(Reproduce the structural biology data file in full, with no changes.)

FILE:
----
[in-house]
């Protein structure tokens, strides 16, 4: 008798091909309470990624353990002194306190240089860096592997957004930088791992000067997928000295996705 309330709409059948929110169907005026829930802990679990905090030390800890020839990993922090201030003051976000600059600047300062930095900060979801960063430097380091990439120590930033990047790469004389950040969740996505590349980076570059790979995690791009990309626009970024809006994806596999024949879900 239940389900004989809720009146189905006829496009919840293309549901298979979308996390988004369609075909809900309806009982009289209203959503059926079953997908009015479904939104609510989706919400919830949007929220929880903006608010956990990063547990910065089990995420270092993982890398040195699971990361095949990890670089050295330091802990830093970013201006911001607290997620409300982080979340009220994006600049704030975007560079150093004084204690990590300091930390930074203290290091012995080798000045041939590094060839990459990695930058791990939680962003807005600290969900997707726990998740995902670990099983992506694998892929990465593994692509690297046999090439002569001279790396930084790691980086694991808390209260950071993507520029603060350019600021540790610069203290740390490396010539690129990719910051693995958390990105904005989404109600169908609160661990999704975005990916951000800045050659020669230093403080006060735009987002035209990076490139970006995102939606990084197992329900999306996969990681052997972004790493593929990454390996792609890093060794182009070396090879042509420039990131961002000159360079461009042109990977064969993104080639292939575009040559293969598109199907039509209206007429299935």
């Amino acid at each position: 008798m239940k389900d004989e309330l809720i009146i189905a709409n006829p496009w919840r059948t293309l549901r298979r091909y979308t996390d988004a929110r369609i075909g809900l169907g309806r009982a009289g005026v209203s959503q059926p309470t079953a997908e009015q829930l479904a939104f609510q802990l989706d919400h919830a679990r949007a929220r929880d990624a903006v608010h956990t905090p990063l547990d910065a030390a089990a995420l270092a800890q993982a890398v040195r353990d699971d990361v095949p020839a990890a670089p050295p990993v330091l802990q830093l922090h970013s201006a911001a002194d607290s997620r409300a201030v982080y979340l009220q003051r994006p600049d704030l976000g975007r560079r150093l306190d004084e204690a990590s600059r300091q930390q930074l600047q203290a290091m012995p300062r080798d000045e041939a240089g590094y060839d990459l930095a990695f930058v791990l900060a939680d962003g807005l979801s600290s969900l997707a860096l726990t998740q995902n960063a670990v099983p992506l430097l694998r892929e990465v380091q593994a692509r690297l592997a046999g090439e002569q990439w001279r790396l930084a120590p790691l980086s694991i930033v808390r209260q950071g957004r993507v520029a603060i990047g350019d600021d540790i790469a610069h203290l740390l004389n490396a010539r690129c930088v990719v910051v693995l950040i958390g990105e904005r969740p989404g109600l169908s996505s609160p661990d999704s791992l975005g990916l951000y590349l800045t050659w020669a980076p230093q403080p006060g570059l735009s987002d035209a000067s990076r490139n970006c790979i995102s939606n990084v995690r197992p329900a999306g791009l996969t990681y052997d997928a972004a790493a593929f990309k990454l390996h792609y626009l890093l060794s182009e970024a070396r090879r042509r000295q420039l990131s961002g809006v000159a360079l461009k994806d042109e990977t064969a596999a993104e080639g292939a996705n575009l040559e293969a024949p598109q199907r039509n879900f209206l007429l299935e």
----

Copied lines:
[in-house]
């Protein structure tokens, strides 16, 4: 008798091909309470990624353990002194306190240089860096592997957004930088791992000067997928000295996705 309330709409059948929110169907005026829930802990679990905090030390800890020839990993922090201030003051976000600059600047300062930095900060979801960063430097380091990439120590930033990047790469004389950040969740996505590349980076570059790979995690791009990309626009970024809006994806596999024949879900 239940389900004989809720009146189905006829496009919840293309549901298979979308996390988004369609075909809900309806009982009289209203959503059926079953997908009015479904939104609510989706919400919830949007929220929880903006608010956990990063547990910065089990995420270092993982890398040195699971990361095949990890670089050295330091802990830093970013201006911001607290997620409300982080979340009220994006600049704030975007560079150093004084204690990590300091930390930074203290290091012995080798000045041939590094060839990459990695930058791990939680962003807005600290969900997707726990998740995902670990099983992506694998892929990465593994692509690297046999090439002569001279790396930084790691980086694991808390209260950071993507520029603060350019600021540790610069203290740390490396010539690129990719910051693995958390990105904005989404109600169908609160661990999704975005990916951000800045050659020669230093403080006060735009987002035209990076490139970006995102939606990084197992329900999306996969990681052997972004790493593929990454390996792609890093060794182009070396090879042509420039990131961002000159360079461009042109990977064969993104080639292939575009040559293969598109199907039509209206007429299935």
């Amino acid at each position: 008798m239940k389900d004989e309330l809720i009146i189905a709409n006829p496009w919840r059948t293309l549901r298979r091909y979308t996390d988004a929110r369609i075909g809900l169907g309806r009982a009289g005026v209203s959503q059926p309470t079953a997908e009015q829930l479904a939104f609510q802990l989706d919400h919830a679990r949007a929220r929880d990624a903006v608010h956990t905090p990063l547990d910065a030390a089990a995420l270092a800890q993982a890398v040195r353990d699971d990361v095949p020839a990890a670089p050295p990993v330091l802990q830093l922090h970013s201006a911001a002194d607290s997620r409300a201030v982080y979340l009220q003051r994006p600049d704030l976000g975007r560079r150093l306190d004084e204690a990590s600059r300091q930390q930074l600047q203290a290091m012995p300062r080798d000045e041939a240089g590094y060839d990459l930095a990695f930058v791990l900060a939680d962003g807005l979801s600290s969900l997707a860096l726990t998740q995902n960063a670990v099983p992506l430097l694998r892929e990465v380091q593994a692509r690297l592997a046999g090439e002569q990439w001279r790396l930084a120590p790691l980086s694991i930033v808390r209260q950071g957004r993507v520029a603060i990047g350019d600021d540790i790469a610069h203290l740390l004389n490396a010539r690129c930088v990719v910051v693995l950040i958390g990105e904005r969740p989404g109600l169908s996505s609160p661990d999704s791992l975005g990916l951000y590349l800045t050659w020669a980076p230093q403080p006060g570059l735009s987002d035209a000067s990076r490139n970006c790979i995102s939606n990084v995690r197992p329900a999306g791009l996969t990681y052997d997928a972004a790493a593929f990309k990454l390996h792609y626009l890093l060794s182009e970024a070396r090879r042509r000295q420039l990131s961002g809006v000159a360079l461009k994806d042109e990977t064969a596999a993104e080639g292939a996705n575009l040559e293969a024949p598109q199907r039509n879900f209206l007429l299935e």